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Title: Antigen encoding gene fragments of Cryptosporidium parvum
Author: Lally, Nicola C.
Awarding Body: University of Edinburgh
Current Institution: University of Edinburgh
Date of Award: 1992
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Cryptosporidium parvum is an obligate intracellular protozoan which infects the gastrointestinal tract of a wide range of mammalian species. It is a common cause of diarrhoeal illness in humans and neonatal ruminants. Despite the medical and veterinary importance of C. parvum studies of this organism at the genetic level have begun only recently. This is due to the lack of interest shown in the parasite until it was recognised as a cause of human and animal disease, and also to the difficulty in producing sufficient parasite material in order to carry out such studies. The aim of this study was to identify, by screening a DNA library with anti-C. parvum antisera, genes or gene fragments encoding antigens of C.parvum. A C. parvum λgt 11 expression library was constructed using EcoRI-digested genomic DNA prepared from in vitro-excysted oocysts. Screening the library resulted in the isolation of two immunopositive clones, λCPR1, recognised by rat serum raised against excysted C. parvum oocysts, and λCPS10 recognised by serum from a gnotobiotic lamb experimentally infected with C. parvum. The DNA inserts from these clones (CPR1 and CPS10 respectively) were subcloned into the pMS plasmid expression vectors, and the recombinant peptides expressed by the resulting subclones analysed by Western blotting. Subclones containing CPS10 expressed a peptide which was recognised by some, but not all, lambs infected with C. parvum. When CPR1 was subcloned into pMS1S the resulting subclone expressed a 200kDa β-galactosidase fusion protein. This fusion protein was partially purified and used to raise polyclonal antiserum in a rabbit. Western blotting indicated that this serum recognised a 190kDa peptide constituent of the C. parvum oocyst wall. The CPR1 DNA fragment was sequenced in both directions and found to consist of 2359 nucleotides, 2358 of which form a continuous open reading frame. The DNA sequence has a realtively low G+ C content (39.1%) and there is a corresponding bias towards the use of codons ending in A or T (82.1%) within this open reading frame.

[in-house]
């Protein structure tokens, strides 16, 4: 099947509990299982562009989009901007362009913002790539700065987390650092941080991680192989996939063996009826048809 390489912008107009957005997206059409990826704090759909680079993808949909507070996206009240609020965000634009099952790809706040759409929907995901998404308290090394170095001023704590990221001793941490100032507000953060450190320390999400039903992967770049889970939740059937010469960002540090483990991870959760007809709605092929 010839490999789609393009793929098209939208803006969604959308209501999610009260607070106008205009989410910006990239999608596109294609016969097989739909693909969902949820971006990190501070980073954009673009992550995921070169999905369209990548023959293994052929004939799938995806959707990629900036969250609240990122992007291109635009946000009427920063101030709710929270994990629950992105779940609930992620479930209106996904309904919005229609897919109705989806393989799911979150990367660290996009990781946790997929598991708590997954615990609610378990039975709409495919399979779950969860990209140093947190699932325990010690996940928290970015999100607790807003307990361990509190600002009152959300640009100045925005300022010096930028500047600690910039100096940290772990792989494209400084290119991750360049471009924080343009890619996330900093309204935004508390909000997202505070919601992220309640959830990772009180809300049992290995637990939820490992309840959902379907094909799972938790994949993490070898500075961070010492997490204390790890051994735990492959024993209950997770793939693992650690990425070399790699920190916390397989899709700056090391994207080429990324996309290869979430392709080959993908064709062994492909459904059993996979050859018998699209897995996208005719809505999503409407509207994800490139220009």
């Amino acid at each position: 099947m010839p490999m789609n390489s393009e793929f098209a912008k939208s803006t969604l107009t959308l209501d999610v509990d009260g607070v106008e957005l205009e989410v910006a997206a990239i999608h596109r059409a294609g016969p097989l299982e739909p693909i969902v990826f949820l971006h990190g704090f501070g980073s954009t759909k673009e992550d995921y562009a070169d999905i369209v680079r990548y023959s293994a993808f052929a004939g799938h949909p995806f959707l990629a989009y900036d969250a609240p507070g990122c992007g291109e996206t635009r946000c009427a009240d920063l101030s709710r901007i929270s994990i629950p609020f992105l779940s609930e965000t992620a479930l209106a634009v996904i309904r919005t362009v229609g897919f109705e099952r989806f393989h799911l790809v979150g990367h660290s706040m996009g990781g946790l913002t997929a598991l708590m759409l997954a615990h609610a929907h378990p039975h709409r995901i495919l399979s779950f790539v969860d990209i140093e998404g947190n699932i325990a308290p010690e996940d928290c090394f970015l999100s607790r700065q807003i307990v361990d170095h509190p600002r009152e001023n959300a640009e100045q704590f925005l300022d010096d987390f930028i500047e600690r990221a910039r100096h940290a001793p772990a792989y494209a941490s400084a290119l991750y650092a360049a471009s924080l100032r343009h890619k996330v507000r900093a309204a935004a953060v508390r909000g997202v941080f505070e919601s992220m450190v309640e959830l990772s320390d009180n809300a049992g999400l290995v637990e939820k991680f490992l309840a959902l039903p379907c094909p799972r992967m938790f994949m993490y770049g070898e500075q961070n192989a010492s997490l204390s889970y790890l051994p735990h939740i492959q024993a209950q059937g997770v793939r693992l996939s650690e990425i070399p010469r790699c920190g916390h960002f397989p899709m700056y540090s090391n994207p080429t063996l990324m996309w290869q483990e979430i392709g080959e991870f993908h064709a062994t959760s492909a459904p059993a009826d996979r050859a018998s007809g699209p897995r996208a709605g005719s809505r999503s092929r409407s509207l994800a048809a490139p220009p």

Supervisor: Not available Sponsor: Not available
Qualification Name: Thesis (Ph.D.) Qualification Level: Doctoral
EThOS ID:  DOI: Not available